As it is no secret that there are dogs kept by masters and dogs wandering the streets freely, the concern over free ranging dogs is one that takes on a tiered structure, with different enforcement entities having their take on the issue.
The 1974 film entitled Benji clearly illustrated how the life of a free ranging stray dog goes, with Benji, a lovable and pleasant mixed breed dog charming different people who refer to him by different names.
In today’s setting, however, such a setup cannot be described as applicable, given how strict and controlled the proliferation of free ranging dogs are.
The Status of Free Ranging Dogs
Generally classified into two types, free ranging dogs are either stray dogs or wild/feral dogs.
Between the two, stray dogs are not as feared as wild or feral dogs are, considering that these are actually domesticated dogs, only without their masters. When talking about free ranging dogs, the term pariah dogs is one that can be heard mentioned, with the said pariah dogs originating from parts of Asia and India.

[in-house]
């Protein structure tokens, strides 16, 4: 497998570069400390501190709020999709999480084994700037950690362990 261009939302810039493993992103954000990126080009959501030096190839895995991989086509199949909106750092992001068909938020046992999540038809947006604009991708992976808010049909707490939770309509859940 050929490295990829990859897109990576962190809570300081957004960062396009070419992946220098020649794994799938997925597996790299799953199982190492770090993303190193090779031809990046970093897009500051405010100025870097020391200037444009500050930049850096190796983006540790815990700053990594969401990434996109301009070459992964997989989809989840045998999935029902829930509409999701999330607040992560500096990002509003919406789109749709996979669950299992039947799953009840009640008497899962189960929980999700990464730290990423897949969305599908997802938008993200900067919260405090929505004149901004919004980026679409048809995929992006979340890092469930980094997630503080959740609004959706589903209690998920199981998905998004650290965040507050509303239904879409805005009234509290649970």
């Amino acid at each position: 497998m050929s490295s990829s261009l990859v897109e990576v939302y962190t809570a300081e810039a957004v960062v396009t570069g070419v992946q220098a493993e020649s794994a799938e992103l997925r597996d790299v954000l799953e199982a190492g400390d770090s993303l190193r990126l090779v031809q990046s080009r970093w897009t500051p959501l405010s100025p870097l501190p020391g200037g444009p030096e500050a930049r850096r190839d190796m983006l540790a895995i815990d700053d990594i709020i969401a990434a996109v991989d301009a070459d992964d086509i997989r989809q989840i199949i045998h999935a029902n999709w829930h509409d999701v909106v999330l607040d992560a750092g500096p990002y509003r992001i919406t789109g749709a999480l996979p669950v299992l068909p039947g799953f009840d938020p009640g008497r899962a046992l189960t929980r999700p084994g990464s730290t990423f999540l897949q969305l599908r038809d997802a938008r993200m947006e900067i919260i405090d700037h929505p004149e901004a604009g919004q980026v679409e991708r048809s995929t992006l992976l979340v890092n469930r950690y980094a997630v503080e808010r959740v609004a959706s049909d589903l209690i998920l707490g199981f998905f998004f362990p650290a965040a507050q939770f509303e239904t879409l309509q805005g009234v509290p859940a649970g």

As dogs, pariah dogs are known to have evolved into what they are without or with the least amount of human intervention, with present pariah dog breeds bearing a likeness that links them with the original dog breed.
Different pariah dog breeds have been found in Asia and in India, with the Bali Dog from Indonesia, the Aspin dog from the Philippines and the Santal dog from India. In the United States, the American Carolina Dog is considered to be part of the pariah dog collective, as the Hottendot dog is also part of the group, hailing from South Africa.
With most government agencies quick in controlling the proliferation of free ranging dogs, a number of them have been sequestered in animal shelters, where they are put up for adoption.
Contrary to public opinion, there are actually a diverse range of free ranging dogs found in animal shelters, including full breeds like Dalmatians, saying something about how populated the ranks of free ranging dogs is.